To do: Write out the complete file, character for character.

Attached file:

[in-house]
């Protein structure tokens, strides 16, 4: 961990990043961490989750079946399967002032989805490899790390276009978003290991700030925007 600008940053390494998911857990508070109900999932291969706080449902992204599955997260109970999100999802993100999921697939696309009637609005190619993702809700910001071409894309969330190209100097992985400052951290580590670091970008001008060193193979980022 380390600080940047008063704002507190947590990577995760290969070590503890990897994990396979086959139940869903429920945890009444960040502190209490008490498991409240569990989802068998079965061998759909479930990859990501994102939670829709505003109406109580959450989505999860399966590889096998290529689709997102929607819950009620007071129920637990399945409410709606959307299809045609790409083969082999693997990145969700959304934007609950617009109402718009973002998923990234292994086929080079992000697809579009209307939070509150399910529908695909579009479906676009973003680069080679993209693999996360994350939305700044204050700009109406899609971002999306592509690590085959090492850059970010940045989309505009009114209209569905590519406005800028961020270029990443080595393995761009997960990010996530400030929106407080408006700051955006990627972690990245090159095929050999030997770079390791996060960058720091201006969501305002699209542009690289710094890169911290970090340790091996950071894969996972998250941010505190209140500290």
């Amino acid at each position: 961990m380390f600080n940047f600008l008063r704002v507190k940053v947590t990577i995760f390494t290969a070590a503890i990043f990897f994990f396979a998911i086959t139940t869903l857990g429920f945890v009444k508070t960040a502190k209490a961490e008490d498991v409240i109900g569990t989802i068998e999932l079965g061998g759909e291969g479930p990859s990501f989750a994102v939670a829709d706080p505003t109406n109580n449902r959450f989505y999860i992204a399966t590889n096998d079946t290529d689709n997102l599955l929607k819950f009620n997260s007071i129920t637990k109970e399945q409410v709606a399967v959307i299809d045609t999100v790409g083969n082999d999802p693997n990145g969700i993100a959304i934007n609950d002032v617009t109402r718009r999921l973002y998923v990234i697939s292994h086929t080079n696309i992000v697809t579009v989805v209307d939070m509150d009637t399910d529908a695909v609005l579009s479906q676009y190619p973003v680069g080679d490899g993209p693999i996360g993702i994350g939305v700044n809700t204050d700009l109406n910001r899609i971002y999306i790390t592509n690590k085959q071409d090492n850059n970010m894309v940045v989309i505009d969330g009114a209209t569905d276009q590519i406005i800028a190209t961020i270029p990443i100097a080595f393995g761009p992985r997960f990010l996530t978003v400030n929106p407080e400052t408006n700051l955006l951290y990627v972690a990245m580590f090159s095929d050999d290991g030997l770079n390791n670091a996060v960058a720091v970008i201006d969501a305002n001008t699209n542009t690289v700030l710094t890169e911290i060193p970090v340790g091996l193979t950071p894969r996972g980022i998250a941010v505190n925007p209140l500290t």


[in-house]
């Protein structure tokens, strides 16, 4: 961990990043961490989750079946399967002032989805490899790390276009978003290991700030925007 600008940053390494998911857990508070109900999932291969706080449902992204599955997260109970999100999802993100999921697939696309009637609005190619993702809700910001071409894309969330190209100097992985400052951290580590670091970008001008060193193979980022 380390600080940047008063704002507190947590990577995760290969070590503890990897994990396979086959139940869903429920945890009444960040502190209490008490498991409240569990989802068998079965061998759909479930990859990501994102939670829709505003109406109580959450989505999860399966590889096998290529689709997102929607819950009620007071129920637990399945409410709606959307299809045609790409083969082999693997990145969700959304934007609950617009109402718009973002998923990234292994086929080079992000697809579009209307939070509150399910529908695909579009479906676009973003680069080679993209693999996360994350939305700044204050700009109406899609971002999306592509690590085959090492850059970010940045989309505009009114209209569905590519406005800028961020270029990443080595393995761009997960990010996530400030929106407080408006700051955006990627972690990245090159095929050999030997770079390791996060960058720091201006969501305002699209542009690289710094890169911290970090340790091996950071894969996972998250941010505190209140500290």
């Amino acid at each position: 961990m380390f600080n940047f600008l008063r704002v507190k940053v947590t990577i995760f390494t290969a070590a503890i990043f990897f994990f396979a998911i086959t139940t869903l857990g429920f945890v009444k508070t960040a502190k209490a961490e008490d498991v409240i109900g569990t989802i068998e999932l079965g061998g759909e291969g479930p990859s990501f989750a994102v939670a829709d706080p505003t109406n109580n449902r959450f989505y999860i992204a399966t590889n096998d079946t290529d689709n997102l599955l929607k819950f009620n997260s007071i129920t637990k109970e399945q409410v709606a399967v959307i299809d045609t999100v790409g083969n082999d999802p693997n990145g969700i993100a959304i934007n609950d002032v617009t109402r718009r999921l973002y998923v990234i697939s292994h086929t080079n696309i992000v697809t579009v989805v209307d939070m509150d009637t399910d529908a695909v609005l579009s479906q676009y190619p973003v680069g080679d490899g993209p693999i996360g993702i994350g939305v700044n809700t204050d700009l109406n910001r899609i971002y999306i790390t592509n690590k085959q071409d090492n850059n970010m894309v940045v989309i505009d969330g009114a209209t569905d276009q590519i406005i800028a190209t961020i270029p990443i100097a080595f393995g761009p992985r997960f990010l996530t978003v400030n929106p407080e400052t408006n700051l955006l951290y990627v972690a990245m580590f090159s095929d050999d290991g030997l770079n390791n670091a996060v960058a720091v970008i201006d969501a305002n001008t699209n542009t690289v700030l710094t890169e911290i060193p970090v340790g091996l193979t950071p894969r996972g980022i998250a941010v505190n925007p209140l500290t």